• Lectins & Glyphosate: lectins are proteins in many natural foods but especially high and therefore problematic in grains (esp. gluten-containing grains), soy and cow’s milk. Lectins are hard to digest and thought to be common triggers for leaky gut. These foods are more of a problem now than in the past because they have high residual levels of a chemical used in their production, called glyphosate, a chemical that is used as a weed killer and crop desiccator (drying out the crop just prior to harvest) but is actually an antibiotic, which is known to not only negatively affect our vitally important healthy gut microbes but also triggers the tight junctions to open excessively.
• Sugar: With sugar being so ubiquitous in the modern diet, it can also be a culprit for triggering leaky gut as sugar can facilitate an over-growth of sugar and yeast- loving microbes that upset the pH balance and function of the intestine, leading to a damaged gut wall.
• Refined cooking oils: often still hailed as healthybut widely accepted as inflammatory and damaging to the gut, cooking oils such as sunflower, corn, rapeseed, vegetable and soy oils are best avoided as much as possible.
• Other Factors: Poor sleep, excess alcohol, infections, diabetes, malnutrition and many other factors could cause this , but mending a leaky gut is not, by any means, an impossibility. Certain medications taken long-term and antibiotics are also potential triggers as can food additives, emulsifiers, flavor enhancers.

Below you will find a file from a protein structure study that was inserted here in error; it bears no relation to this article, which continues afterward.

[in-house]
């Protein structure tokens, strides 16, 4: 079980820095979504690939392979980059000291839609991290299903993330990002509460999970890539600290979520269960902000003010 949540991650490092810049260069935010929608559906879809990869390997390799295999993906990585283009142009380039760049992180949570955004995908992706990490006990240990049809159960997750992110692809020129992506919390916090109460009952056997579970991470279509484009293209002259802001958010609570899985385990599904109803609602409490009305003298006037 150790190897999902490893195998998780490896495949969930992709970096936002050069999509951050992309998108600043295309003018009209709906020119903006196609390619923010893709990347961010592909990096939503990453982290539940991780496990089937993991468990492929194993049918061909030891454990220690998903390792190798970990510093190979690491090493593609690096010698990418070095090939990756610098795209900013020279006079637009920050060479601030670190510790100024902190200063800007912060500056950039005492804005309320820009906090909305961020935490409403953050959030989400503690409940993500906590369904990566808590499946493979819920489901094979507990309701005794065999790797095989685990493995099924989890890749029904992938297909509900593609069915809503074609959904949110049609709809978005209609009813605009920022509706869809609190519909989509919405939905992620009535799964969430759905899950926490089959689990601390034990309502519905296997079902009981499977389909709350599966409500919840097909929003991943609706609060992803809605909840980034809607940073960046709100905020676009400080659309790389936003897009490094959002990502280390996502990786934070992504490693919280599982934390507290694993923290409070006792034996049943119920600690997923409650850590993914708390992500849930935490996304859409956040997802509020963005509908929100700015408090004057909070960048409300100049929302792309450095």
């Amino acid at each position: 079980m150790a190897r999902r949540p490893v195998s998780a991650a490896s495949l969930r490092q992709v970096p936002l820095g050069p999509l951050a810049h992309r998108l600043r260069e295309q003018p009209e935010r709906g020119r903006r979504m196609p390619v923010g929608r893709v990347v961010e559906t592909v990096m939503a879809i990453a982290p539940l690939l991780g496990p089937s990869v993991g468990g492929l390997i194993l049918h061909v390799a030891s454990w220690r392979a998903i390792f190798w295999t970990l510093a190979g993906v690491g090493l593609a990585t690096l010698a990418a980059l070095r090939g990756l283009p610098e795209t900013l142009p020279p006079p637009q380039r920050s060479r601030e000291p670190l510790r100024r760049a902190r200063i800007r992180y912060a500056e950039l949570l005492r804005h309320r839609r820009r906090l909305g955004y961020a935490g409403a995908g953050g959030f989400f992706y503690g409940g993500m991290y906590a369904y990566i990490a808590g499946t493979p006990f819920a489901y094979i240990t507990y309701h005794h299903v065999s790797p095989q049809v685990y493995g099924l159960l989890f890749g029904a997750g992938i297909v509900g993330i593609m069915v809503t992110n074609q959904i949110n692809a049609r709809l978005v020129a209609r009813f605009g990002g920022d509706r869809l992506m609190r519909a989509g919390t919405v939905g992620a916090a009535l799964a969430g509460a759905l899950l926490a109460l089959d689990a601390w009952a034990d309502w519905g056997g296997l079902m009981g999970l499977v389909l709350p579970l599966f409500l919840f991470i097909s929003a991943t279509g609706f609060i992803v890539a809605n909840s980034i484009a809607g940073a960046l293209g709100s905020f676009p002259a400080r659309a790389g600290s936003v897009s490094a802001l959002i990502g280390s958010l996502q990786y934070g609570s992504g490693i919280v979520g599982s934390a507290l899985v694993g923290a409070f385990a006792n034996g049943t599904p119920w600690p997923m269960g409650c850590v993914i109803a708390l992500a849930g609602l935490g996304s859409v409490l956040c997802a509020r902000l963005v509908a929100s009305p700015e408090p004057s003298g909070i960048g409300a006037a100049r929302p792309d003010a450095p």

To heal a leaky gut, here are some dos and don’ts:
- Stay off all gluten and ideally all grains and soy for at least 12 weeks
- Greatly reduce or avoid sugary foods and artificial sweeteners
- Attempt to practice time-restricted eating on an on-going basis, having at least 12 hours every night from last calories to first calories the next day, working up to 16 – 18 hours of no food at least 2 consecutive days a week
- Eat foods rich in gelatin / collagen. As well as Head-Cheese (see previous post), drinking bone broth regularly and use in soups and stews is very helpful. You can also take collagen supplements / add good quality collagen powder to foods and drinks
- Consume coconut-based foods as coconut contains special fatty acids that can aid in gut healing
- Eat a wide range of raw fermented foods
- Eat plenty of foods containing healthy fats from oily fish, avocados, soaked and /or sprouted nuts and seeds, coconut, grass-fed meat
- Avoid milk but do have fermented dairy products esp. made from raw and/or goat and sheep milk. Dairy kefir is especially helpful
- Grass-fed butter: full fat dairy products made from milk of grass-fed animals contains good levels of a short chain fatty acid call butyric acid. This is also produced by our healthy gut bacteria and is essential for healthy gut wall function.
If you think you may have leaky gut, there are tests available to measure compounds in the blood that should not be there and must have come from a leaky gut. Lipopolysaccharides
are large molecules produced by our gut bacteria and should only ever exist in the gut. If they can be detected in the bloodstream, it shows your gut lining is porous enough to let these big, toxic nasties get through. Also, you can drink a solution of large sugar molecules and these can then be detected in the bloodstream if your gut is leaky. However, before you go down this route, it is really worth putting in to practice my recommendations above, as all of them will not only help heal a leaky gut, but will aid in your overall well-being – so nothing to lose and potentially so much to gain.